a little east of reality

Saturday, February 11, 2006

a chance to save a life - spread the word!

I'm linking this post from a blog called StudioGlyphic. I actually read it over at Wil Wheaton's blog. I'm glad he posted it, because his is such a high traffic blog that it will reach lots of people. Mine will reach fewer, but every little bit helps, hey?

Christine Pechera needs a bone marrow transplant. Her family has already lost her brother to this kind of cancer and are battling not to lose her as well. Her sister also had cancer, but survived and is in remission.
Unfortunately, finding a perfect match for her bone marrow type is particularly difficult. This is hard enough for the average person; there are over 20,000 types of bone marrow, so the average person has a 1 in 20,000 chance of finding a match. These numbers are even worse for Christine. Because she is Filipino, she needs to find a donor of the same ethnic background, and there are hardly any Filipinos on the US National Registry. Right now is our best chance of having the bone marrow transplant work. Each day's delay decreases her chances of surviving. Please contact your Filipino friends or relatives in the US, and ask them to contact their friends. Anyone you know who is all or part Filipino and between the ages of 18 and 61 is a potential donor. The system is nationwide, so it doesn't matter where they live. Signing up on the registry is easy and painless. All it requires is a simple blood test.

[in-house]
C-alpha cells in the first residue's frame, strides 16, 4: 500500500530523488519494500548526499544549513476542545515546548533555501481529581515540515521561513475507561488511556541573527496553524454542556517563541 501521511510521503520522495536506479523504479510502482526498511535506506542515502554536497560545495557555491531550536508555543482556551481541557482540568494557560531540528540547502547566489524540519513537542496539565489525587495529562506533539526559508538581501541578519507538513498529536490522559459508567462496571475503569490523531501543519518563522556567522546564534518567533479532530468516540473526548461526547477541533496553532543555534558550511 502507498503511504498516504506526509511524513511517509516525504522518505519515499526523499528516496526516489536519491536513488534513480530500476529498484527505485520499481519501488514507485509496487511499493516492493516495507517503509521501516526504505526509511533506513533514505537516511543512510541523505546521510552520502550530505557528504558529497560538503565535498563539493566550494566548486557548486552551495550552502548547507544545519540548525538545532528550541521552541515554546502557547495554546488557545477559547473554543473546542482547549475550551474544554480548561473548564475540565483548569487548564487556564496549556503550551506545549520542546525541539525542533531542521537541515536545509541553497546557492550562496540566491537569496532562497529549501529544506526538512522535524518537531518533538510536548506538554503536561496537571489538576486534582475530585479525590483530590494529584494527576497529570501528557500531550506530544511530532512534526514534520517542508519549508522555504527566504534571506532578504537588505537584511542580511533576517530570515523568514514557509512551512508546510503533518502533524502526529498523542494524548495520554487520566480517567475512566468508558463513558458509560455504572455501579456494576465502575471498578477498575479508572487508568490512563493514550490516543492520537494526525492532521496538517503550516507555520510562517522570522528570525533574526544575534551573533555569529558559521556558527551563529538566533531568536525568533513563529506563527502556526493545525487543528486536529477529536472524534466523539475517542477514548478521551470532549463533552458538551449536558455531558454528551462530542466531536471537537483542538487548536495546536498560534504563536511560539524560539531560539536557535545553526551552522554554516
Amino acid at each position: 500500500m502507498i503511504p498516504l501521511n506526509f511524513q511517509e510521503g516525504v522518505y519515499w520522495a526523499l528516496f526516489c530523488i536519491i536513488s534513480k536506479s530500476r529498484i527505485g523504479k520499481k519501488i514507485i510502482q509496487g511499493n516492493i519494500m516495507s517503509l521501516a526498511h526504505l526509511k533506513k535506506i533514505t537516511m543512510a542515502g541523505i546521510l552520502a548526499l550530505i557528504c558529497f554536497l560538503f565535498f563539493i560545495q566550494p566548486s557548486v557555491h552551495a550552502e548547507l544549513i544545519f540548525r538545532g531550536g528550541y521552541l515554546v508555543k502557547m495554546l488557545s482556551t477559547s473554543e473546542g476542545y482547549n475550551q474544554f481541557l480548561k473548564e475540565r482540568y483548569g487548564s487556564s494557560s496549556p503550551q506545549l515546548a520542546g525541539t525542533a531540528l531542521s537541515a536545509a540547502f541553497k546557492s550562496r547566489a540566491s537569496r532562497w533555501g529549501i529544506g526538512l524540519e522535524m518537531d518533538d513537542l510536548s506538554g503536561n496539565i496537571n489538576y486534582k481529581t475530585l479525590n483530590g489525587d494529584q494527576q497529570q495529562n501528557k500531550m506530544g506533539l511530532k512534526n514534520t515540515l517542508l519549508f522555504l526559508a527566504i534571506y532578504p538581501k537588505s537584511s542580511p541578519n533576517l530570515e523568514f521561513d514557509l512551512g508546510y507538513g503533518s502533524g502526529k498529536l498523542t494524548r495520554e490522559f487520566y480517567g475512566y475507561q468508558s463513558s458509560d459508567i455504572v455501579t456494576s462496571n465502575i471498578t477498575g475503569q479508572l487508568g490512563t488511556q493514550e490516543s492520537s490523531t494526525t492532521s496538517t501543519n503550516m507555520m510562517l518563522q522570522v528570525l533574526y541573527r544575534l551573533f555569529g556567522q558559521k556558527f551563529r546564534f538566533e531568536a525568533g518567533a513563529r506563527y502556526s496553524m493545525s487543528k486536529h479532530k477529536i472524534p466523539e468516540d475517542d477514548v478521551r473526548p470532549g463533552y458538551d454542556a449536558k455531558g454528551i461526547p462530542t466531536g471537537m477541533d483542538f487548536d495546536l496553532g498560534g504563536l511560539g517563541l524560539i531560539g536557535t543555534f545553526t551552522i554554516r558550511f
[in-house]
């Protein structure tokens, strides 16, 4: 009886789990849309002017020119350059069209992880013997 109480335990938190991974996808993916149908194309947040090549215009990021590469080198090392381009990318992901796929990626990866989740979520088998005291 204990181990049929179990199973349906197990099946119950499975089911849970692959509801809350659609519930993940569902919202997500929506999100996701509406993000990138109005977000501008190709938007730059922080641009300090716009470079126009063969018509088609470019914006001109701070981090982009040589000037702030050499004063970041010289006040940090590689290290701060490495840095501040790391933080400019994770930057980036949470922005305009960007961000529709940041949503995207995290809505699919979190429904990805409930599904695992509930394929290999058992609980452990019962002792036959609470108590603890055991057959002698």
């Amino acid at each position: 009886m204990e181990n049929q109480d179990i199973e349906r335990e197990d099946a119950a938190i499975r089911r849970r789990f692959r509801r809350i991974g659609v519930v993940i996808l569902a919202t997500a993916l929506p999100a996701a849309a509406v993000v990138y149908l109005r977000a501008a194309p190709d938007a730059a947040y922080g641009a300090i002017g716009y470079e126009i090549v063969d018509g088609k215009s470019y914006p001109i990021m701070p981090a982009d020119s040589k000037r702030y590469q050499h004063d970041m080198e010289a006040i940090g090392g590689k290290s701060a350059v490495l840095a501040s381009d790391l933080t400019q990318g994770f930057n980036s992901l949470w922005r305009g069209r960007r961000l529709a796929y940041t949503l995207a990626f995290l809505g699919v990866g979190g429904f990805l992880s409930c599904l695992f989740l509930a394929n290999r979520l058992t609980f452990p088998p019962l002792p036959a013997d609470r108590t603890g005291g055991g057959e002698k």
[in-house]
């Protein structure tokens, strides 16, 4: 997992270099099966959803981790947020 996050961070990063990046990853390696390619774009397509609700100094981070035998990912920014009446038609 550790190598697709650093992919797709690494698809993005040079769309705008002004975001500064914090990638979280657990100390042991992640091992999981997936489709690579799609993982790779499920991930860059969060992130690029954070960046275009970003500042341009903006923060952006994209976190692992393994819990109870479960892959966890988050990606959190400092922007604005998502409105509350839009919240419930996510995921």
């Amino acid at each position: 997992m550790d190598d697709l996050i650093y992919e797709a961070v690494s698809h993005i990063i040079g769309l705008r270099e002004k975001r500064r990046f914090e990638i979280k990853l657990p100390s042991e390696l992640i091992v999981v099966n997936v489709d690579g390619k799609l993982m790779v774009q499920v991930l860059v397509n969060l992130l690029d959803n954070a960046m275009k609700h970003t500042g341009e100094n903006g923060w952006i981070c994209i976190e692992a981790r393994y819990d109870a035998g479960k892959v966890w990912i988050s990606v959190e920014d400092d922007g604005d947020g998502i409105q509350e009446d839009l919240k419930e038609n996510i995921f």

This is a rare opportunity to really help some and many even save their life, and I would love nothing better than to see it spread through the blogosphere like wildfire. It might even save more lives than one, if it raises awareness and increases the number of people who are on the National Register of potential bone marrow donors. This is something I have never really thought about before, but I plan to find out if there is a similar register in Australia and arrange to have the blood test (you don't need to give marrow to be registered ~ that only becomes a decision to make if and when you are identified as a match for someone needing a transplant).

Although I really didn't doubt the story, I wanted to double-check things before posting (I'm sure a lot of you have received one of those terrible chain letters that asks you to forward it on in order to help a non-existent child to live). This is very much real. It's even been posted over at the Leukemia & Lymphoma Society BBS by a man whose wife was in hospital with Christine, which is great because that is certainly a group that will spread the word. Also, there is more information about Christine and her history here. Christine herself was a match for her brother's bone marrow and acted as donor for him when he was just 12 years old and she was 18, but sadly he later died and cannot return the favour. Let's hope Christine's own story has a happier ending.